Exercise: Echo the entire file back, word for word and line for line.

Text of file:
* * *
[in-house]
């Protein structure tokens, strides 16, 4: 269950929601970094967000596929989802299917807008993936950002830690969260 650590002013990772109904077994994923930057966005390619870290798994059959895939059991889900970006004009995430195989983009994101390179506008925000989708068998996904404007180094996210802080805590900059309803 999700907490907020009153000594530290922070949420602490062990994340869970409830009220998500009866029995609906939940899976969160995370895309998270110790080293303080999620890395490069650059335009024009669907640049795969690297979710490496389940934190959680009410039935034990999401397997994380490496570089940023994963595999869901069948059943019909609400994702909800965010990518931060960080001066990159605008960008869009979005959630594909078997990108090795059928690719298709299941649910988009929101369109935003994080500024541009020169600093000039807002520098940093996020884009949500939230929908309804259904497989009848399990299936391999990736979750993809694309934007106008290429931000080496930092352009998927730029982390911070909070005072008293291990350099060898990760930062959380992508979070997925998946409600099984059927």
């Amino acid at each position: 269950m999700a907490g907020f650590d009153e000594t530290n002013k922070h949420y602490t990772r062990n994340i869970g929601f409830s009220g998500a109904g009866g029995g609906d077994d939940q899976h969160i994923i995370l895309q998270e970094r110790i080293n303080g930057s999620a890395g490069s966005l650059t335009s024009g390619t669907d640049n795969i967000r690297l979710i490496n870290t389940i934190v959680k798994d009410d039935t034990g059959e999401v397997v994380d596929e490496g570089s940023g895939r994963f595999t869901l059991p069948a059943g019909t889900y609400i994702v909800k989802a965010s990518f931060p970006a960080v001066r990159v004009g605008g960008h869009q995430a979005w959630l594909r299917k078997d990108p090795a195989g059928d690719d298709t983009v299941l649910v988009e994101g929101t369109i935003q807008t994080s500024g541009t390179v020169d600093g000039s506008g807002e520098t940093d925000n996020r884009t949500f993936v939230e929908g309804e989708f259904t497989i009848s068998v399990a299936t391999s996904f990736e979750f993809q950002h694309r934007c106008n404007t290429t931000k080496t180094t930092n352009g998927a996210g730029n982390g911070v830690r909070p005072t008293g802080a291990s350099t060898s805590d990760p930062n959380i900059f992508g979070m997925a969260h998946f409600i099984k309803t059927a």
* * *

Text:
[in-house]
């Protein structure tokens, strides 16, 4: 269950929601970094967000596929989802299917807008993936950002830690969260 650590002013990772109904077994994923930057966005390619870290798994059959895939059991889900970006004009995430195989983009994101390179506008925000989708068998996904404007180094996210802080805590900059309803 999700907490907020009153000594530290922070949420602490062990994340869970409830009220998500009866029995609906939940899976969160995370895309998270110790080293303080999620890395490069650059335009024009669907640049795969690297979710490496389940934190959680009410039935034990999401397997994380490496570089940023994963595999869901069948059943019909609400994702909800965010990518931060960080001066990159605008960008869009979005959630594909078997990108090795059928690719298709299941649910988009929101369109935003994080500024541009020169600093000039807002520098940093996020884009949500939230929908309804259904497989009848399990299936391999990736979750993809694309934007106008290429931000080496930092352009998927730029982390911070909070005072008293291990350099060898990760930062959380992508979070997925998946409600099984059927």
């Amino acid at each position: 269950m999700a907490g907020f650590d009153e000594t530290n002013k922070h949420y602490t990772r062990n994340i869970g929601f409830s009220g998500a109904g009866g029995g609906d077994d939940q899976h969160i994923i995370l895309q998270e970094r110790i080293n303080g930057s999620a890395g490069s966005l650059t335009s024009g390619t669907d640049n795969i967000r690297l979710i490496n870290t389940i934190v959680k798994d009410d039935t034990g059959e999401v397997v994380d596929e490496g570089s940023g895939r994963f595999t869901l059991p069948a059943g019909t889900y609400i994702v909800k989802a965010s990518f931060p970006a960080v001066r990159v004009g605008g960008h869009q995430a979005w959630l594909r299917k078997d990108p090795a195989g059928d690719d298709t983009v299941l649910v988009e994101g929101t369109i935003q807008t994080s500024g541009t390179v020169d600093g000039s506008g807002e520098t940093d925000n996020r884009t949500f993936v939230e929908g309804e989708f259904t497989i009848s068998v399990a299936t391999s996904f990736e979750f993809q950002h694309r934007c106008n404007t290429t931000k080496t180094t930092n352009g998927a996210g730029n982390g911070v830690r909070p005072t008293g802080a291990s350099t060898s805590d990760p930062n959380i900059f992508g979070m997925a969260h998946f409600i099984k309803t059927a």